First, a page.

Tuesday, January 30, 2007
Posted by Alan Childress
Peter Henning (Wayne State, and coeditor of the White Collar Crime Prof Blog) has posted on SSRN an article, "Lawyers, Truth, and Honesty in Representing Clients." It is forthcoming in Notre Dame's ethics law review. Here is the money quote: "While truth and honesty are certainly related, they are not identical." His entire abstract follows:
To say that the rules governing lawyers do - or should - reflect a commitment to truth is a worthy goal, but it misapprehends how the professional standards should be applied. Many accuse lawyers of being liars with little devotion to the truth, while the law imposes on them a fiduciary obligation to put their clients’ interests ahead of their own. References to “truth” tend to obfuscate rather then clarify the role of the lawyer. The core of the lawyer-client relationship is trust, protected by the attorney-client privilege that prevents an attorney from being compelled - with limited exceptions - to reveal what a client communicated in the course of the representation. That privilege, of course, frustrates the search for the truth because the lawyer ordinarily may not reveal what has been learned during the representation of the client, even after the client’s death. Dedication to the truth cannot be the lawyer’s paramount goal when every attorney is equally compelled to keep the truth hidden, at least if it is in the client’s interest and there is no basis to avoid the protection afforded client communications.
Finding the truth is the object of the judicial system, but it is not the governing principle for the lawyer. Instead, the focus for the lawyer should be honesty in dealing with clients, opponents, and the system. The principle of honesty governs the attorney in all forms of representation, not just when he is acting on behalf of a client in the course of an adjudication. While truth and honesty are certainly related, they are not identical. In this article, I use honesty to cover assertions - both verbal and non-verbal - by the attorney on behalf of a client, such as expressions of fact, legal argument, or a negotiating position. While truth is focused more on determining the existence of an historical fact, honesty focuses on the accuracy and authenticity of the lawyer’s current assertions on behalf of the client. An attorney’s honesty will assist a tribunal in ascertaining the truth, yet that is not the core function of the lawyer acting on behalf of a client. Whenever a lawyer communicates, whether it is to the court, to an opposing party or attorney, or even to a client, that communication must be honest.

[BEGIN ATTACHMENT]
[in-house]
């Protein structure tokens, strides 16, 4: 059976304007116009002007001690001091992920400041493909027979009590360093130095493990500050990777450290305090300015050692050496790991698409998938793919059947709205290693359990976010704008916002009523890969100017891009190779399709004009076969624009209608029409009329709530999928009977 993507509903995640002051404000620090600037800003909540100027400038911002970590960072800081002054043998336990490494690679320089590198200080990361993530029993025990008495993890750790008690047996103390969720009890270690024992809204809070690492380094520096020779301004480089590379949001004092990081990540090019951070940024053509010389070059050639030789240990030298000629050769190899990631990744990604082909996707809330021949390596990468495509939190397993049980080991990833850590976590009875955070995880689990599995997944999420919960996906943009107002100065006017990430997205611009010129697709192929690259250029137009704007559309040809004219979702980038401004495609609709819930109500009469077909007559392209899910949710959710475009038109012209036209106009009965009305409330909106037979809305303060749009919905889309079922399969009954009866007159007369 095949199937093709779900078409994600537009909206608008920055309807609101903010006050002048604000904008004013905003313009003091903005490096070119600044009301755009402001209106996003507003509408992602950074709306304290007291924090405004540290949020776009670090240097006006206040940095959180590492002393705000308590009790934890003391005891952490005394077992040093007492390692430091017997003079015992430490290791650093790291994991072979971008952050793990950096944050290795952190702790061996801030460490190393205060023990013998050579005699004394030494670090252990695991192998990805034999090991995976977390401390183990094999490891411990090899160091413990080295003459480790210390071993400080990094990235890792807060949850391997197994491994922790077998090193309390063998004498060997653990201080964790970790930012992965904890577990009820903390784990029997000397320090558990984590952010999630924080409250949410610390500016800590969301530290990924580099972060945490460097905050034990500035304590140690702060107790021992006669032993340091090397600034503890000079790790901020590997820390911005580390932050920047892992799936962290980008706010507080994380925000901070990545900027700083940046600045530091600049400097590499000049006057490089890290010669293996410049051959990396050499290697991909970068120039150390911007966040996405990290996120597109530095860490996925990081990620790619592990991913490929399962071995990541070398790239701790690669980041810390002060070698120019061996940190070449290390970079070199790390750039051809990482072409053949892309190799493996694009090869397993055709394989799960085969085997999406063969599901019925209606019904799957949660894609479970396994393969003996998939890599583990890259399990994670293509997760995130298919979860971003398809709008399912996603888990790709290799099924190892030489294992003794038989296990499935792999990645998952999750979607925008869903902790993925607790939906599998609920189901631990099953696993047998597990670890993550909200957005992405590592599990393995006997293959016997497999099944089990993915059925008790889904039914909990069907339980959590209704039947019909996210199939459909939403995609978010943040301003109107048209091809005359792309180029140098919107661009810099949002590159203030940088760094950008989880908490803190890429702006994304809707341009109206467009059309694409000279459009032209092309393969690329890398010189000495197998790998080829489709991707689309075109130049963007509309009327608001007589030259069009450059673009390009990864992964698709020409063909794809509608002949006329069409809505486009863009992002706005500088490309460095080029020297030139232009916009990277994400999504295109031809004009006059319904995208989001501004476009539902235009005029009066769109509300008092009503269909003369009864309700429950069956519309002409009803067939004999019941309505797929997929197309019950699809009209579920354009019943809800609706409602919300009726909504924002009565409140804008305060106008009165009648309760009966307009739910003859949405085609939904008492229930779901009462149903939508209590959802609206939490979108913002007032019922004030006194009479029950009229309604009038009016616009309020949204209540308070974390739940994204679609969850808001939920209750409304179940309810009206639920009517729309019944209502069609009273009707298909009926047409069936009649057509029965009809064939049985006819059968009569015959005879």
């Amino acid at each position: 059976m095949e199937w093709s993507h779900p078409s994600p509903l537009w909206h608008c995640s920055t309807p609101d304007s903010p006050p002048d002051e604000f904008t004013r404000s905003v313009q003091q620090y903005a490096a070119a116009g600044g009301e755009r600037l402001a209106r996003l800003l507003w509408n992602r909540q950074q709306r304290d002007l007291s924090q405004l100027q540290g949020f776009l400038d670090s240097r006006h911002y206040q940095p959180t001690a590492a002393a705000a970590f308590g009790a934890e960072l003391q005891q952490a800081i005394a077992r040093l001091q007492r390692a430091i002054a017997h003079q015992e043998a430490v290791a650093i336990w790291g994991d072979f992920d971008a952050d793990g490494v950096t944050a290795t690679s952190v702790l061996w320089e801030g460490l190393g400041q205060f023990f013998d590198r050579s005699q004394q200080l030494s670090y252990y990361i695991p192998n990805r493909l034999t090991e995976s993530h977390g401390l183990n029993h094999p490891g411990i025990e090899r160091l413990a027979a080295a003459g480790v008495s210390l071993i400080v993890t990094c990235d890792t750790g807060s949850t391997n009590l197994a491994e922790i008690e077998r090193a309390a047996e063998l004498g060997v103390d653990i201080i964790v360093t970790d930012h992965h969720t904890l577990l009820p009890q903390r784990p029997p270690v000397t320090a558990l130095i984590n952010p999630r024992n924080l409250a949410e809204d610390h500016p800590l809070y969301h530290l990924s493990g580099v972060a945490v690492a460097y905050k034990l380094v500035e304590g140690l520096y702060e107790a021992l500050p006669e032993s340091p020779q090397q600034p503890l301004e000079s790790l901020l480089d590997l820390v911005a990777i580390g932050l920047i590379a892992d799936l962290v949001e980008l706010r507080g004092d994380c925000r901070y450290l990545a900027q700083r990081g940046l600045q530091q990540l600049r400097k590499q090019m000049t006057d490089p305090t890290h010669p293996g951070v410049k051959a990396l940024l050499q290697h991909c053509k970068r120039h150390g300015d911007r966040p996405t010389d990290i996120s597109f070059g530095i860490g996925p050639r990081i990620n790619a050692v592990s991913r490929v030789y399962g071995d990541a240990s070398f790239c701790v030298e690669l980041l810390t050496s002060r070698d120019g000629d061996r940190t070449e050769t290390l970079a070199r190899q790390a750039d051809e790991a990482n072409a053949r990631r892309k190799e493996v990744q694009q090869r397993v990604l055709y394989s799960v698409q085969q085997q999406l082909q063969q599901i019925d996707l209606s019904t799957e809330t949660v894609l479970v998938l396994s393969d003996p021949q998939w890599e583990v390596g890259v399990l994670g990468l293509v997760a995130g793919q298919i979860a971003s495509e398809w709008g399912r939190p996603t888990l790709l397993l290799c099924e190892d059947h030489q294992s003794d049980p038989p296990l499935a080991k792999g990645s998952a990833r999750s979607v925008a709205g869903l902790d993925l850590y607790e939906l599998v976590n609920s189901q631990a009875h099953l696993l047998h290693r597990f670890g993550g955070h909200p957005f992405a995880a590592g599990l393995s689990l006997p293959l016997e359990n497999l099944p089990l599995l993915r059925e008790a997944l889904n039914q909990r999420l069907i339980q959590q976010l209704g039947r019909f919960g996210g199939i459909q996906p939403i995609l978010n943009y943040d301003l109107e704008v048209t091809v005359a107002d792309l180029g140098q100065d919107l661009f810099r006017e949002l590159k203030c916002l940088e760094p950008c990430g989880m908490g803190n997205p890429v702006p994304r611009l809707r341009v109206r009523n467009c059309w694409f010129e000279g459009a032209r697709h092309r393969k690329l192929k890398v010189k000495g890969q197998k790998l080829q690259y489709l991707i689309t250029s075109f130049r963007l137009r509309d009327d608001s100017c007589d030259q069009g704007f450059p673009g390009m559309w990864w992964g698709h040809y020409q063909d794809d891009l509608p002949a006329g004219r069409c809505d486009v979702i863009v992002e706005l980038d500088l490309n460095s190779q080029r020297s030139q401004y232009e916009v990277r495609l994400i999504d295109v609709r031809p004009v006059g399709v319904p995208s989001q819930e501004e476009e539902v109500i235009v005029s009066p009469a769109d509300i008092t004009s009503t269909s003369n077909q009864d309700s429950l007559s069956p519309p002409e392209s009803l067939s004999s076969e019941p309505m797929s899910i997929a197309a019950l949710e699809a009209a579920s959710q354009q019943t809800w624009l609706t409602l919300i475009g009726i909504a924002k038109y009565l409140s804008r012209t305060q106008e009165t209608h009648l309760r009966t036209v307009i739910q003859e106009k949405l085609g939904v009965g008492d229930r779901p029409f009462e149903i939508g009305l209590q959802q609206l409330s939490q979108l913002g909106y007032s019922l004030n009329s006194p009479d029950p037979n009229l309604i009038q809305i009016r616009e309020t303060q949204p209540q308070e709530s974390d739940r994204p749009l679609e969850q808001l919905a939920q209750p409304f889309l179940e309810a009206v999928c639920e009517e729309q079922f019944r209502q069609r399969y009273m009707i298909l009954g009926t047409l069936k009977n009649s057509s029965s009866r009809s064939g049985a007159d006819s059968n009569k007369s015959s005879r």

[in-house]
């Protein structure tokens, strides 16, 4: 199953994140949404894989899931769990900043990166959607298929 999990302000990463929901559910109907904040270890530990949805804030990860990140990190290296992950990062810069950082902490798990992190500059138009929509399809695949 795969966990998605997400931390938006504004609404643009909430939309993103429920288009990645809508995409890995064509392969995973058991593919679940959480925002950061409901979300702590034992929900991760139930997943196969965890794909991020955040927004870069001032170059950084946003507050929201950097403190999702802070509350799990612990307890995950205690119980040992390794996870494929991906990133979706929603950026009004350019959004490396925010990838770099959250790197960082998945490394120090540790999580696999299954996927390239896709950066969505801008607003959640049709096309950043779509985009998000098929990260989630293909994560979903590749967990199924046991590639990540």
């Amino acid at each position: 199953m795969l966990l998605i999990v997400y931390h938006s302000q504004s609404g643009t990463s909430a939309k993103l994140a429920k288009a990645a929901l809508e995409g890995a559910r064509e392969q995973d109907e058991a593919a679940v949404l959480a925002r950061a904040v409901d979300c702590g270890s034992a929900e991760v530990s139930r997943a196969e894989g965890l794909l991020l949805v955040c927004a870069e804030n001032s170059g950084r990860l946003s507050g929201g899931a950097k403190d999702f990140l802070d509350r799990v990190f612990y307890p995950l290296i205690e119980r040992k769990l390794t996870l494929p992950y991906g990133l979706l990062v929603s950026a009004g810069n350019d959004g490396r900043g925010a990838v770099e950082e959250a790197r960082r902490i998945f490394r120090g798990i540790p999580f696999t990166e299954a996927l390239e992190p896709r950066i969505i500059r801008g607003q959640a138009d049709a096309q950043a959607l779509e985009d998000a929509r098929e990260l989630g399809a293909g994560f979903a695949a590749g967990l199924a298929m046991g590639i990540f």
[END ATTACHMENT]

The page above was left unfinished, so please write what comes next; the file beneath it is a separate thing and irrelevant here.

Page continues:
I do not offer honesty as a heretofore unrevealed agenda in the professional responsibility rules or as a curative measure for resolving every conflict among duties a lawyer can face in practice. Instead, the idea that lawyers must be honest when they offer information or take a position can provide a guide to understanding how to resolve some of the difficult issues in practicing law. Lawyers do not operate in a vacuum, and the professional responsibility rules and other guidelines that regulate attorneys provide only limited assistance in resolving difficult issues. The principle of honesty, rather than truth, can provide a further means, in addition to the lawyer’s own ethical judgment, to accommodate the dual roles of the attorney as an advocate for a client and an officer of the court.